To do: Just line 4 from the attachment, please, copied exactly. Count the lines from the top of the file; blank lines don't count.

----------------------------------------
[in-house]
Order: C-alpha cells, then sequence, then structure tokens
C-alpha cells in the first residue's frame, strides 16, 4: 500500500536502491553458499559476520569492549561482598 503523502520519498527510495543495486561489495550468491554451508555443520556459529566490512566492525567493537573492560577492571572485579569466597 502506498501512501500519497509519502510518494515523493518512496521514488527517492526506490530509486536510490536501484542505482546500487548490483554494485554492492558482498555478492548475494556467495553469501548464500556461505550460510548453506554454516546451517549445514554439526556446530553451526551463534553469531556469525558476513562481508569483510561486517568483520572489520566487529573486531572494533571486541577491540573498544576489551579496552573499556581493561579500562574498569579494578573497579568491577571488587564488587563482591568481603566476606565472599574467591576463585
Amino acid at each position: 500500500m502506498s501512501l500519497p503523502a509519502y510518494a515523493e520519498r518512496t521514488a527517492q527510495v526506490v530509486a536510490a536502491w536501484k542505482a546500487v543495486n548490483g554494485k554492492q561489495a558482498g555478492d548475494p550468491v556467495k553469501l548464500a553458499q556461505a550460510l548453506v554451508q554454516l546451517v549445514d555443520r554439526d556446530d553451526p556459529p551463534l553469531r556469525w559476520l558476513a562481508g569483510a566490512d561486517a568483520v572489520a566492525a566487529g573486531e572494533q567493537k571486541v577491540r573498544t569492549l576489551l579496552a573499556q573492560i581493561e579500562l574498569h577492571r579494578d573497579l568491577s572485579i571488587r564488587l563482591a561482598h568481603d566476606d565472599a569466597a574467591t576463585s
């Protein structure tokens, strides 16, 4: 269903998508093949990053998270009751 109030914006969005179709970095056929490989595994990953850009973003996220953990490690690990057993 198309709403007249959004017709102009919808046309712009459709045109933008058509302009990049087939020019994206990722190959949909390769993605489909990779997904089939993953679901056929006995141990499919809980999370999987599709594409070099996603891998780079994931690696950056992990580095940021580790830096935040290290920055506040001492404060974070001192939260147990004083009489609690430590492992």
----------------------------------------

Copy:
Amino acid at each position: 500500500m502506498s501512501l500519497p503523502a509519502y510518494a515523493e520519498r518512496t521514488a527517492q527510495v526506490v530509486a536510490a536502491w536501484k542505482a546500487v543495486n548490483g554494485k554492492q561489495a558482498g555478492d548475494p550468491v556467495k553469501l548464500a553458499q556461505a550460510l548453506v554451508q554454516l546451517v549445514d555443520r554439526d556446530d553451526p556459529p551463534l553469531r556469525w559476520l558476513a562481508g569483510a566490512d561486517a568483520v572489520a566492525a566487529g573486531e572494533q567493537k571486541v577491540r573498544t569492549l576489551l579496552a573499556q573492560i581493561e579500562l574498569h577492571r579494578d573497579l568491577s572485579i571488587r564488587l563482591a561482598h568481603d566476606d565472599a569466597a574467591t576463585s